Voice of the Books | September 2021

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“As we move effortlessly into Autumn there are some excellent titles coming into paperback that didn’t get a fair shake due to the stop-start 18 months we have just had, so I thought I would bring them to your attention again. William Boyd is one our best loved novelists, and has written a fascinating book set in the sixties. James Rebanks (barrister-turned-farmer) continues to write about the challenges of balancing modern farming and sustainable husbandry in the wild and beautiful Yorkshire countryside.” – Wayne

Trio by William Boyd – £8.99

A producer. A novelist. An actress. It is summer in 1968, the year of the assassinations of Martin Luther King and Robert Kennedy. There are riots in Paris and the Vietnam War is out of control. While the world is reeling our three characters are involved in making a Swingin’ Sixties movie in sunny Brighton. All are leading secret lives. Elfrida is drowning her writer’s block in vodka; Talbot, coping with the daily dysfunction of making a film, is hiding something in a secret apartment; and the glamorous Anny is wondering why the CIA is suddenly so interested in her. But the show must go on and, as it does, the trio’s private worlds begin to take over their public ones. Pressures build inexorably – someone’s going to crack. Or maybe they all will.

English Pastoral An Inheritance by James Rebanks £9.99

As a boy, James Rebanks’s grandfather taught him to work the land the old way. Their family farm in the Lake District hills was part of an ancient agricultural landscape. And yet, by the time James inherited the farm, it was barely recognisable. The men and women had vanished from the fields; the old stone barns had crumbled; the skies had emptied of birds and their wind-blown song. English Pastoral tells of how rural landscapes around the world were brought close to collapse, and the age-old rhythms of work, weather, community and wild things were lost. And yet this elegy from the northern fells is also a song of hope. Of how, guided by the past, one farmer began to salvage a tiny corner of England that was now his, doing his best to restore the life that had vanished and to leave a legacy for the future.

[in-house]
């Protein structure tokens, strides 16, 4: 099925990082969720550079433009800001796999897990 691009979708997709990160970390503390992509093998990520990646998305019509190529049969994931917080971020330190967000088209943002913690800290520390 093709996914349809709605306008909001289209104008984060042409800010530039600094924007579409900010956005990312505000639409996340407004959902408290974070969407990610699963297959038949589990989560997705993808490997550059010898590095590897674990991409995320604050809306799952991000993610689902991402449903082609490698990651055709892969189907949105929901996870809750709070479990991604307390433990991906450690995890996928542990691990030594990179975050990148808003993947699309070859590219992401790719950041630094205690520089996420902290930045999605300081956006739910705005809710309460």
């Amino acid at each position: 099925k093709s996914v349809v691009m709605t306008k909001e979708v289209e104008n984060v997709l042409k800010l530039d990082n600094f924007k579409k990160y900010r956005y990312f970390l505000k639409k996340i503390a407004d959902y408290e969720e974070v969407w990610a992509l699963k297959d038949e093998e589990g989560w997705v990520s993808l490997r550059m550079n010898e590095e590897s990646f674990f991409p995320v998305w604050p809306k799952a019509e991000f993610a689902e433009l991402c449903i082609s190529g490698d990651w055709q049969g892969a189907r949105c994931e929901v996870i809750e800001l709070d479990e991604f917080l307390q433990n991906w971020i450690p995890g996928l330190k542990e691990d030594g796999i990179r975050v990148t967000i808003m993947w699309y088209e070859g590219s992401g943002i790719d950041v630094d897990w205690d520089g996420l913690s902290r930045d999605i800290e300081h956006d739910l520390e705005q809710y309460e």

Sherborne’s independent bookshop Winstone’s has won the ‘British Book Awards South West Bookseller of the Year’ four times and was winner of the ‘Independent Bookseller of the Year’ national award in 2016.
Owner Wayne Winstone is one of the three judges for this year’s Costa Prize for Fiction. This year Wayne was selected as one of the top 100 people in the Book Trade’s Most Influential Figures listing.

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